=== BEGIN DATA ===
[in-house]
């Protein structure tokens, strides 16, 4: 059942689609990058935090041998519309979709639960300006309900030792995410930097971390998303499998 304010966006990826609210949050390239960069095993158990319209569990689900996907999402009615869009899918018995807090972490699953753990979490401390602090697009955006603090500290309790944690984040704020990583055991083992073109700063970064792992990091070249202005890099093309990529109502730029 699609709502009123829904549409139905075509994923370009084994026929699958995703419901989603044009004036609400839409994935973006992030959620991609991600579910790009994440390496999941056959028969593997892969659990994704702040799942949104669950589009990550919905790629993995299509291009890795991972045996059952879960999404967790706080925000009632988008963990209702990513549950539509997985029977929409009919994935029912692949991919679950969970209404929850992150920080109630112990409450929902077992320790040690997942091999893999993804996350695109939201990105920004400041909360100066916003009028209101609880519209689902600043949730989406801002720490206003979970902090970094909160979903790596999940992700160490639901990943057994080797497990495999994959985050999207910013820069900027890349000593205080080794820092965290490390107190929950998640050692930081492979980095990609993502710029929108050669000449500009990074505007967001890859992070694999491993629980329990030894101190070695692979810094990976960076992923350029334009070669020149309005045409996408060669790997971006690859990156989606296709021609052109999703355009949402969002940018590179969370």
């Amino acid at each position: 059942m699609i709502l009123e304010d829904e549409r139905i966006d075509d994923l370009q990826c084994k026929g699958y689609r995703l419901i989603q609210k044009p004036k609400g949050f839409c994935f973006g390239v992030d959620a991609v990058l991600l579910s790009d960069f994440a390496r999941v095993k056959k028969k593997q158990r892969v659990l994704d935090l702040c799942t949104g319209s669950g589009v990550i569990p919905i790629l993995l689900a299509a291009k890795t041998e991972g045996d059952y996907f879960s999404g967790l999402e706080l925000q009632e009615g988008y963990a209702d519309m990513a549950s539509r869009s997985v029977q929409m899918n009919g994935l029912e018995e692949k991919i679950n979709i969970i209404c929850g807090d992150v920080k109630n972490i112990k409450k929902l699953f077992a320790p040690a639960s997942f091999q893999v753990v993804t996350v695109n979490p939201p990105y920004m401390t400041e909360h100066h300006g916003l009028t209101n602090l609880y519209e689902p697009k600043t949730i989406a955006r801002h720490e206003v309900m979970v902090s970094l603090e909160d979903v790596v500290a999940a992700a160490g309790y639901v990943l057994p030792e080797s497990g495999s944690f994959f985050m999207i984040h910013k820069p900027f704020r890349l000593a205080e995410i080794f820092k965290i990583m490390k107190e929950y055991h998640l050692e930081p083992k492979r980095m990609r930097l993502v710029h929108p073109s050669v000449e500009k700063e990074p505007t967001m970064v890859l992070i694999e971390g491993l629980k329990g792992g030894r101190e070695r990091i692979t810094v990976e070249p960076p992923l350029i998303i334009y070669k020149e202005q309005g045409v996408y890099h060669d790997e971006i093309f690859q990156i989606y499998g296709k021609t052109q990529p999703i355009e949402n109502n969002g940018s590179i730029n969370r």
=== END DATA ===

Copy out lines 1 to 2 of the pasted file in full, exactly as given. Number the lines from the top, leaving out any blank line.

[in-house]
């Protein structure tokens, strides 16, 4: 059942689609990058935090041998519309979709639960300006309900030792995410930097971390998303499998 304010966006990826609210949050390239960069095993158990319209569990689900996907999402009615869009899918018995807090972490699953753990979490401390602090697009955006603090500290309790944690984040704020990583055991083992073109700063970064792992990091070249202005890099093309990529109502730029 699609709502009123829904549409139905075509994923370009084994026929699958995703419901989603044009004036609400839409994935973006992030959620991609991600579910790009994440390496999941056959028969593997892969659990994704702040799942949104669950589009990550919905790629993995299509291009890795991972045996059952879960999404967790706080925000009632988008963990209702990513549950539509997985029977929409009919994935029912692949991919679950969970209404929850992150920080109630112990409450929902077992320790040690997942091999893999993804996350695109939201990105920004400041909360100066916003009028209101609880519209689902600043949730989406801002720490206003979970902090970094909160979903790596999940992700160490639901990943057994080797497990495999994959985050999207910013820069900027890349000593205080080794820092965290490390107190929950998640050692930081492979980095990609993502710029929108050669000449500009990074505007967001890859992070694999491993629980329990030894101190070695692979810094990976960076992923350029334009070669020149309005045409996408060669790997971006690859990156989606296709021609052109999703355009949402969002940018590179969370």